The latest free webinar from The ILC Public Education Institute, Beyond Partisan: Bridging Divides Across the Immigration Debate, on Wednesday, May 8, 2019,  features experts sharing the national landscape of immigration opinion, the messages that resonate best with Americans and strategies for building coalitions across political lines.

The Immigrant Learning Center®, Inc. (ILC) of Malden, MA, is a not-for-profit organization that gives immigrants a voice in three ways. The English Language Program provides free, year-round English classes to immigrant and refugee adults in Greater Boston to help them become successful workers, parents and community members. The Public Education Institute informs Americans about the economic and social contributions of immigrants in our society, and the Institute for Immigration Research, a joint venture with George Mason University, conducts research on the economic contributions of immigrants.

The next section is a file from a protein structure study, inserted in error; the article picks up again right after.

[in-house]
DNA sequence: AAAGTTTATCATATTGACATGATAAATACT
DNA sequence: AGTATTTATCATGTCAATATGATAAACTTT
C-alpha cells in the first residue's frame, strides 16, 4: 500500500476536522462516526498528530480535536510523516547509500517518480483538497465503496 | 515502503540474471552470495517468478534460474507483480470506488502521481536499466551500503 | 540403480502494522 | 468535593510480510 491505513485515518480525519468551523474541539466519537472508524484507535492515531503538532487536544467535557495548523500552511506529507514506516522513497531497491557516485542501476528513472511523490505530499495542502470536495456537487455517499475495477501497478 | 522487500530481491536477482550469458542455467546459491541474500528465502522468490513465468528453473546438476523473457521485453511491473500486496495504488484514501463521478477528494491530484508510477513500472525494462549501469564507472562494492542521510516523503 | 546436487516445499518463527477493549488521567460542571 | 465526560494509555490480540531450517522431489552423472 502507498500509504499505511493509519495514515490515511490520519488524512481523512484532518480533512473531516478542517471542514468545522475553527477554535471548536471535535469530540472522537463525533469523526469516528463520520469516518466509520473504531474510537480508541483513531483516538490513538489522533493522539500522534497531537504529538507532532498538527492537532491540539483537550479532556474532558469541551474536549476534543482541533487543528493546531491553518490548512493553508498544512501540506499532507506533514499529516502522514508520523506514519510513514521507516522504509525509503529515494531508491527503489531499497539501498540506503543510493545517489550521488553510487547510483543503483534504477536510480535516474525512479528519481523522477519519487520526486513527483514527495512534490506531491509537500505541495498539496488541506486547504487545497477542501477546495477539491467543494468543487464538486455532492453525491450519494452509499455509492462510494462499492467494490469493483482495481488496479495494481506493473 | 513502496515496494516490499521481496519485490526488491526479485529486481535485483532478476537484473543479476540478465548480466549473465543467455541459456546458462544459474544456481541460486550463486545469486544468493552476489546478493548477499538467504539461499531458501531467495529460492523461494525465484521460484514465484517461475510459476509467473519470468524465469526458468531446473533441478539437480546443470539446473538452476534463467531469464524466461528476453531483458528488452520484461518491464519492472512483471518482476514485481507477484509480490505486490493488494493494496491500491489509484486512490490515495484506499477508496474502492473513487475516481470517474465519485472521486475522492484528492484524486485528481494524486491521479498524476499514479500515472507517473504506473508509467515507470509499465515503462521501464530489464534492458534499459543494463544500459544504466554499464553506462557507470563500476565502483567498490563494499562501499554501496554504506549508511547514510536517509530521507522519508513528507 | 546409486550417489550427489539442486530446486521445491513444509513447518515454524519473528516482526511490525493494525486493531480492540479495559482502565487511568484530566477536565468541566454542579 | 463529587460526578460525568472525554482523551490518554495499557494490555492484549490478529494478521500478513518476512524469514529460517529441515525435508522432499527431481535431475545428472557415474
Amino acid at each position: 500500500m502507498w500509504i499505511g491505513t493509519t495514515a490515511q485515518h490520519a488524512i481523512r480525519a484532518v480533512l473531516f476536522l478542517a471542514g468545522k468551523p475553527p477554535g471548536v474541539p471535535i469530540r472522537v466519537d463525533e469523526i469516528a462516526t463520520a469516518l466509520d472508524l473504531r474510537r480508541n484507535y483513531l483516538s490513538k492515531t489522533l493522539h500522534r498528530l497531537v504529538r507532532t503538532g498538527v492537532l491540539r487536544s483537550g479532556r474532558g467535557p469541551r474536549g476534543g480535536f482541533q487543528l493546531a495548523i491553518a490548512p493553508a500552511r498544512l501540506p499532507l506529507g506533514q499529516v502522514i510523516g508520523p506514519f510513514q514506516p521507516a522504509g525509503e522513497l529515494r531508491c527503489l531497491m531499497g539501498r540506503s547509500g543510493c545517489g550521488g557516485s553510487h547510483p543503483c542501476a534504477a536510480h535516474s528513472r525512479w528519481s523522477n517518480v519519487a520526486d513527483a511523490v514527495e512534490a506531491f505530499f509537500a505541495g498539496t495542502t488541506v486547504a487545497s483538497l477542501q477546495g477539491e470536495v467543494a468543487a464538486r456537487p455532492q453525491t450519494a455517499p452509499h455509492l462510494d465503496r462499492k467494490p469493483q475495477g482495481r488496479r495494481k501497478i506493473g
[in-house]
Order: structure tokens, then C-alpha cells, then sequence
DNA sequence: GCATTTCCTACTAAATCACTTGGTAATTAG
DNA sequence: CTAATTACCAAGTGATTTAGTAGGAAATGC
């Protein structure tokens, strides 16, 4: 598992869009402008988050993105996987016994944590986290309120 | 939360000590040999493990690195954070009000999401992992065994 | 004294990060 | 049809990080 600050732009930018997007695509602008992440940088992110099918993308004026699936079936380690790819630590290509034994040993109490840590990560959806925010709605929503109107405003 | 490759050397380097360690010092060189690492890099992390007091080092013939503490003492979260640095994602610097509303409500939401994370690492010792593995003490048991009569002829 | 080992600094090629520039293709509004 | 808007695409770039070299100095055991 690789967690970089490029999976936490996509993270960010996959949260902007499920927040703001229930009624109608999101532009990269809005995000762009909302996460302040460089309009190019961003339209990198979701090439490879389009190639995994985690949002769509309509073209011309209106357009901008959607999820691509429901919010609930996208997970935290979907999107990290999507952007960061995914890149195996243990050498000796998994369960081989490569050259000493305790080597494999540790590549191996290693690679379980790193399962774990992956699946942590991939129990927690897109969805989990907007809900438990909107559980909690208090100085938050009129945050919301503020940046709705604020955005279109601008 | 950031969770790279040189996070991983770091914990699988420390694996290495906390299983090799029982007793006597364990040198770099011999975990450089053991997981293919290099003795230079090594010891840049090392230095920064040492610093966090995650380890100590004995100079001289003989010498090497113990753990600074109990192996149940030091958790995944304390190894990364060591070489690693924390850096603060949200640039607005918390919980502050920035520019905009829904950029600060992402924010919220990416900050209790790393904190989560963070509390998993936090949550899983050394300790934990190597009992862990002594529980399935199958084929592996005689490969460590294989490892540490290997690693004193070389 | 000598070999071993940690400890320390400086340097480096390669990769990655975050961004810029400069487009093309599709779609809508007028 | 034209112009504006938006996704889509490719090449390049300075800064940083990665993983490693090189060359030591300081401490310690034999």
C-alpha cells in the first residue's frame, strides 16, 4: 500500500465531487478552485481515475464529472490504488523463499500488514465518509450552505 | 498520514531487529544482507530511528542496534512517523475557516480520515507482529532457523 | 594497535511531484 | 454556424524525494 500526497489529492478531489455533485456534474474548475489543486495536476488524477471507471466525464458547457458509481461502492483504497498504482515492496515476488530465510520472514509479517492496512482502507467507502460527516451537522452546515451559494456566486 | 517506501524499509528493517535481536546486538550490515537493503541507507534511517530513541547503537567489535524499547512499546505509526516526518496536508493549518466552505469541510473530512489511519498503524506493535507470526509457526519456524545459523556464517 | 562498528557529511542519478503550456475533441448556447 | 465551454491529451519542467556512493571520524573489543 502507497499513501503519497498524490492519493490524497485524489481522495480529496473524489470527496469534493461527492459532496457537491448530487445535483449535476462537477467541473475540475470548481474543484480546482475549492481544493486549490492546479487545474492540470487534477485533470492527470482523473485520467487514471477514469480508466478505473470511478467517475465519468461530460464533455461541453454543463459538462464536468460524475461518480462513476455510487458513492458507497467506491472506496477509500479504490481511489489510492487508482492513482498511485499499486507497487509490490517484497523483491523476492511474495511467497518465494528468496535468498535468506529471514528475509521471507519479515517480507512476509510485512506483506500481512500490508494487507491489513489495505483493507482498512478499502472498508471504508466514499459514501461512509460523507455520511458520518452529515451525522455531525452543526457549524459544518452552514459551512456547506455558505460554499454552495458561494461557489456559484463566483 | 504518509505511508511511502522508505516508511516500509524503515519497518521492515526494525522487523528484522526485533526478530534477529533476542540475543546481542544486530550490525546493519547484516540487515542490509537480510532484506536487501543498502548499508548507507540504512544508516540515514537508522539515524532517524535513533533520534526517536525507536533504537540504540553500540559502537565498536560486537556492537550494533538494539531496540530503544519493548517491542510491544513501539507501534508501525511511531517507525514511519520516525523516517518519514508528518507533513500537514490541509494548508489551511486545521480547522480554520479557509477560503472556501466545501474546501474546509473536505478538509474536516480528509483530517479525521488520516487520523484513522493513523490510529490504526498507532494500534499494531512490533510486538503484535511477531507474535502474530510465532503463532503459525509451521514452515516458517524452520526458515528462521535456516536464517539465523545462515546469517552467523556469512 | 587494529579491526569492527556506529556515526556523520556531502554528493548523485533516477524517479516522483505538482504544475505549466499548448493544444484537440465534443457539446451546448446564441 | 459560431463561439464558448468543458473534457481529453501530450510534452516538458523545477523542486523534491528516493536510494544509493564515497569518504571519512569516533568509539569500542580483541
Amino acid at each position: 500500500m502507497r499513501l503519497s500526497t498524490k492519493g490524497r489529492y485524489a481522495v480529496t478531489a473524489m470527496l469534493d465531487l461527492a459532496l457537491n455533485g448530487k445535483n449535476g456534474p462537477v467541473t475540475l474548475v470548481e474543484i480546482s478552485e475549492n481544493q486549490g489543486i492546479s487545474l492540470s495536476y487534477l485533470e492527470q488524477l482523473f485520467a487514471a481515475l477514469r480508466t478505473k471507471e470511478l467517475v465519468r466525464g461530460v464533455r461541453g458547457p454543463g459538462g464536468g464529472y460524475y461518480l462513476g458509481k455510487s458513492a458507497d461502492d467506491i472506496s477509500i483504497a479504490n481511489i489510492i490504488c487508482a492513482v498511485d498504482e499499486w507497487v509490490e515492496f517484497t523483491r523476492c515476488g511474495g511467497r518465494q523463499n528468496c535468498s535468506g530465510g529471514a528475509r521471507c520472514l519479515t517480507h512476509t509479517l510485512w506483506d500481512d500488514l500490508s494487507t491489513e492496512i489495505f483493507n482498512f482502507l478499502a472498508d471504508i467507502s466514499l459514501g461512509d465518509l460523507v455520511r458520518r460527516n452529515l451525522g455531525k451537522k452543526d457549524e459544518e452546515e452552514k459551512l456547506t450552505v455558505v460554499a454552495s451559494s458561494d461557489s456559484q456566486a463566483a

LittleBits CEO Talks New Disney Partnership, Girls in STEM & Immigrant Entrepreneurship

Founder and CEO Ayah Bdeir launched littleBits in 2011 and has raised more than $60 million in venture capital funding. LittleBits is headquartered in New York City, where Bdeir moved after earning her master’s at MIT’s Media Lab; she’s originally from Beirut, Lebanon.

Seder celebrates contributions of immigrants

It took Esther Karinge 24 years to be granted asylum. She is a teacher’s aide in Medford Public Schools and board member of the Immigrant Learning Center.